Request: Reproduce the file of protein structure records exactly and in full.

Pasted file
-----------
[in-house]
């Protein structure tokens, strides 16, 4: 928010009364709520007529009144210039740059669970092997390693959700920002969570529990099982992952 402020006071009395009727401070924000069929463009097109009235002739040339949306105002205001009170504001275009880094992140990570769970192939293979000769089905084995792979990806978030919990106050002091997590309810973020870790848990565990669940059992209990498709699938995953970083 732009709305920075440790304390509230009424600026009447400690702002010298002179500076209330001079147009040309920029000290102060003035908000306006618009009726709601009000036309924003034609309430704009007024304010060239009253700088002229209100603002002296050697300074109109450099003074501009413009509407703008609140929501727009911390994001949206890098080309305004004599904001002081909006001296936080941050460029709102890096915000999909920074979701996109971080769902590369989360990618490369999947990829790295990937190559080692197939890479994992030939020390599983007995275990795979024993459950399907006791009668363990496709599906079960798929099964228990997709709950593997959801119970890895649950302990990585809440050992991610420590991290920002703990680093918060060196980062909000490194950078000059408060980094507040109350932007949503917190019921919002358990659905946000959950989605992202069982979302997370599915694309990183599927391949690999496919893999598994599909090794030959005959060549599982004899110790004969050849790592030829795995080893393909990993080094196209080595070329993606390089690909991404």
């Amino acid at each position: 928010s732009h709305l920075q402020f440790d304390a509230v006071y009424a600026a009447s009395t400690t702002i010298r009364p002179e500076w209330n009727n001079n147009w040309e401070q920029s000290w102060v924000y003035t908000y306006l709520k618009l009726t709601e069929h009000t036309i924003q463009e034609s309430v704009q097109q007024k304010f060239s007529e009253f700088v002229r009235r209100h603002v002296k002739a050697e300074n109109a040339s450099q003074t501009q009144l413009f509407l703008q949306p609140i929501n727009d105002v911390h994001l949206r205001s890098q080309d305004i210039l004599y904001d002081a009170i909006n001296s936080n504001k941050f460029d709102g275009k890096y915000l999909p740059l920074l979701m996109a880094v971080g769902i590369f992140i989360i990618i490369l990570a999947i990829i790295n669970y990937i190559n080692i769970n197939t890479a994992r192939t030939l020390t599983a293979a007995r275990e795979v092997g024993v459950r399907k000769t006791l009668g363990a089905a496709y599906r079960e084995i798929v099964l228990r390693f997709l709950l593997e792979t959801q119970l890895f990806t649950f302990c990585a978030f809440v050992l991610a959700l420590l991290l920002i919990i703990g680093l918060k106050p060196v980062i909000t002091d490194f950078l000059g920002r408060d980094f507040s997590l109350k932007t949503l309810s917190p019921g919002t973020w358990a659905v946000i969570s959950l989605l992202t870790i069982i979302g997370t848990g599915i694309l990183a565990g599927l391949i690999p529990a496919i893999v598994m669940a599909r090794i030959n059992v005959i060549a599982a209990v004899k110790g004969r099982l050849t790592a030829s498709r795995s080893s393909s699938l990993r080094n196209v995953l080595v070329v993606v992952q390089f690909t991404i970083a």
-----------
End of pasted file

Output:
[in-house]
């Protein structure tokens, strides 16, 4: 928010009364709520007529009144210039740059669970092997390693959700920002969570529990099982992952 402020006071009395009727401070924000069929463009097109009235002739040339949306105002205001009170504001275009880094992140990570769970192939293979000769089905084995792979990806978030919990106050002091997590309810973020870790848990565990669940059992209990498709699938995953970083 732009709305920075440790304390509230009424600026009447400690702002010298002179500076209330001079147009040309920029000290102060003035908000306006618009009726709601009000036309924003034609309430704009007024304010060239009253700088002229209100603002002296050697300074109109450099003074501009413009509407703008609140929501727009911390994001949206890098080309305004004599904001002081909006001296936080941050460029709102890096915000999909920074979701996109971080769902590369989360990618490369999947990829790295990937190559080692197939890479994992030939020390599983007995275990795979024993459950399907006791009668363990496709599906079960798929099964228990997709709950593997959801119970890895649950302990990585809440050992991610420590991290920002703990680093918060060196980062909000490194950078000059408060980094507040109350932007949503917190019921919002358990659905946000959950989605992202069982979302997370599915694309990183599927391949690999496919893999598994599909090794030959005959060549599982004899110790004969050849790592030829795995080893393909990993080094196209080595070329993606390089690909991404």
């Amino acid at each position: 928010s732009h709305l920075q402020f440790d304390a509230v006071y009424a600026a009447s009395t400690t702002i010298r009364p002179e500076w209330n009727n001079n147009w040309e401070q920029s000290w102060v924000y003035t908000y306006l709520k618009l009726t709601e069929h009000t036309i924003q463009e034609s309430v704009q097109q007024k304010f060239s007529e009253f700088v002229r009235r209100h603002v002296k002739a050697e300074n109109a040339s450099q003074t501009q009144l413009f509407l703008q949306p609140i929501n727009d105002v911390h994001l949206r205001s890098q080309d305004i210039l004599y904001d002081a009170i909006n001296s936080n504001k941050f460029d709102g275009k890096y915000l999909p740059l920074l979701m996109a880094v971080g769902i590369f992140i989360i990618i490369l990570a999947i990829i790295n669970y990937i190559n080692i769970n197939t890479a994992r192939t030939l020390t599983a293979a007995r275990e795979v092997g024993v459950r399907k000769t006791l009668g363990a089905a496709y599906r079960e084995i798929v099964l228990r390693f997709l709950l593997e792979t959801q119970l890895f990806t649950f302990c990585a978030f809440v050992l991610a959700l420590l991290l920002i919990i703990g680093l918060k106050p060196v980062i909000t002091d490194f950078l000059g920002r408060d980094f507040s997590l109350k932007t949503l309810s917190p019921g919002t973020w358990a659905v946000i969570s959950l989605l992202t870790i069982i979302g997370t848990g599915i694309l990183a565990g599927l391949i690999p529990a496919i893999v598994m669940a599909r090794i030959n059992v005959i060549a599982a209990v004899k110790g004969r099982l050849t790592a030829s498709r795995s080893s393909s699938l990993r080094n196209v995953l080595v070329v993606v992952q390089f690909t991404i970083a």